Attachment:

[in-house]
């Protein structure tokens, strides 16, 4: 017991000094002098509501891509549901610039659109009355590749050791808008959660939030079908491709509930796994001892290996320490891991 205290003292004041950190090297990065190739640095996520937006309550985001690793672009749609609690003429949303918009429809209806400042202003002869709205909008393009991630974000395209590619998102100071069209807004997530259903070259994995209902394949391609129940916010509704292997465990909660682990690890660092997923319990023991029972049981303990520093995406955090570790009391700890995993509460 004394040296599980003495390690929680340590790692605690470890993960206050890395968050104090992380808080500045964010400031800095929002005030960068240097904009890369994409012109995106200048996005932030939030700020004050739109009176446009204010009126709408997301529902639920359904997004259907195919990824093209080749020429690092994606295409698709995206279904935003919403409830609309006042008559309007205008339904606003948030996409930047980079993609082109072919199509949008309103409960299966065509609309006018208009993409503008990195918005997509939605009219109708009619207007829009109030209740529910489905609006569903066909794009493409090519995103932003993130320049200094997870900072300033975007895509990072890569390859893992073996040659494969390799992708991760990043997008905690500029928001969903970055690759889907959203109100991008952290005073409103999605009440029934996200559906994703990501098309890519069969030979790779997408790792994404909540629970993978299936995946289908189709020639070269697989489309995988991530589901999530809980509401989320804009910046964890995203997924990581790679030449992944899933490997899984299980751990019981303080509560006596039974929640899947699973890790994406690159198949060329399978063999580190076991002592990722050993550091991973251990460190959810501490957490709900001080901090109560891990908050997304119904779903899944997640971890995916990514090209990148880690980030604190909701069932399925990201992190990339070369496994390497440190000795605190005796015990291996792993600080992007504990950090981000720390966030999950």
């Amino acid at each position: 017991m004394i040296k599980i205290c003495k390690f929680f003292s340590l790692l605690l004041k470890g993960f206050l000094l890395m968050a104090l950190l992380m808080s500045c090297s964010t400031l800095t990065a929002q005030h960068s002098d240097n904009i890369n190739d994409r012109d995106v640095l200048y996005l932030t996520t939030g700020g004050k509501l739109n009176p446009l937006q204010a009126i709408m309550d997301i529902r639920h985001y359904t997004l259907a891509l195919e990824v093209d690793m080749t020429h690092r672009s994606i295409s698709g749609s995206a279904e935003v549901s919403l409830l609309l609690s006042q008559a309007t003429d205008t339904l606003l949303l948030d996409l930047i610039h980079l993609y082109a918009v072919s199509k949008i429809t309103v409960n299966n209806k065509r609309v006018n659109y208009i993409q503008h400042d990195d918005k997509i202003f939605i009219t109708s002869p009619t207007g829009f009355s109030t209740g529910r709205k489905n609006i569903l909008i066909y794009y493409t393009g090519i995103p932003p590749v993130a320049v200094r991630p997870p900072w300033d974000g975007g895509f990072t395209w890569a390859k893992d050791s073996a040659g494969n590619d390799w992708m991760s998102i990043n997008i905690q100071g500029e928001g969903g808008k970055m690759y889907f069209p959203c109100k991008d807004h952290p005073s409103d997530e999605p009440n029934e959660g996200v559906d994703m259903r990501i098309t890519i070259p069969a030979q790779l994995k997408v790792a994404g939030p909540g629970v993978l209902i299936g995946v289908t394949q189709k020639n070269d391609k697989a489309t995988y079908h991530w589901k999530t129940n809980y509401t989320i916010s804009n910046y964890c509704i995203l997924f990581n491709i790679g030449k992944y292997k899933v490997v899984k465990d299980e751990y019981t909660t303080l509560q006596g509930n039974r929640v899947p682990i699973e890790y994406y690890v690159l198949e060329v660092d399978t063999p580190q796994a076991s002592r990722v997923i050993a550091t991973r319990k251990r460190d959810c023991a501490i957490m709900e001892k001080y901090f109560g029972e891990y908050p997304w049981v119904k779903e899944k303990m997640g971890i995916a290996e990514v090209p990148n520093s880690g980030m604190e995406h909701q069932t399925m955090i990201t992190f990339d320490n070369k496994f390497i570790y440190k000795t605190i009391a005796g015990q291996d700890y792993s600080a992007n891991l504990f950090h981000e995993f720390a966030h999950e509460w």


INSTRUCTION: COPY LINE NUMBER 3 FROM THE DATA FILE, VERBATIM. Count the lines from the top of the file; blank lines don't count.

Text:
């Amino acid at each position: 017991m004394i040296k599980i205290c003495k390690f929680f003292s340590l790692l605690l004041k470890g993960f206050l000094l890395m968050a104090l950190l992380m808080s500045c090297s964010t400031l800095t990065a929002q005030h960068s002098d240097n904009i890369n190739d994409r012109d995106v640095l200048y996005l932030t996520t939030g700020g004050k509501l739109n009176p446009l937006q204010a009126i709408m309550d997301i529902r639920h985001y359904t997004l259907a891509l195919e990824v093209d690793m080749t020429h690092r672009s994606i295409s698709g749609s995206a279904e935003v549901s919403l409830l609309l609690s006042q008559a309007t003429d205008t339904l606003l949303l948030d996409l930047i610039h980079l993609y082109a918009v072919s199509k949008i429809t309103v409960n299966n209806k065509r609309v006018n659109y208009i993409q503008h400042d990195d918005k997509i202003f939605i009219t109708s002869p009619t207007g829009f009355s109030t209740g529910r709205k489905n609006i569903l909008i066909y794009y493409t393009g090519i995103p932003p590749v993130a320049v200094r991630p997870p900072w300033d974000g975007g895509f990072t395209w890569a390859k893992d050791s073996a040659g494969n590619d390799w992708m991760s998102i990043n997008i905690q100071g500029e928001g969903g808008k970055m690759y889907f069209p959203c109100k991008d807004h952290p005073s409103d997530e999605p009440n029934e959660g996200v559906d994703m259903r990501i098309t890519i070259p069969a030979q790779l994995k997408v790792a994404g939030p909540g629970v993978l209902i299936g995946v289908t394949q189709k020639n070269d391609k697989a489309t995988y079908h991530w589901k999530t129940n809980y509401t989320i916010s804009n910046y964890c509704i995203l997924f990581n491709i790679g030449k992944y292997k899933v490997v899984k465990d299980e751990y019981t909660t303080l509560q006596g509930n039974r929640v899947p682990i699973e890790y994406y690890v690159l198949e060329v660092d399978t063999p580190q796994a076991s002592r990722v997923i050993a550091t991973r319990k251990r460190d959810c023991a501490i957490m709900e001892k001080y901090f109560g029972e891990y908050p997304w049981v119904k779903e899944k303990m997640g971890i995916a290996e990514v090209p990148n520093s880690g980030m604190e995406h909701q069932t399925m955090i990201t992190f990339d320490n070369k496994f390497i570790y440190k000795t605190i009391a005796g015990q291996d700890y792993s600080a992007n891991l504990f950090h981000e995993f720390a966030h999950e509460w």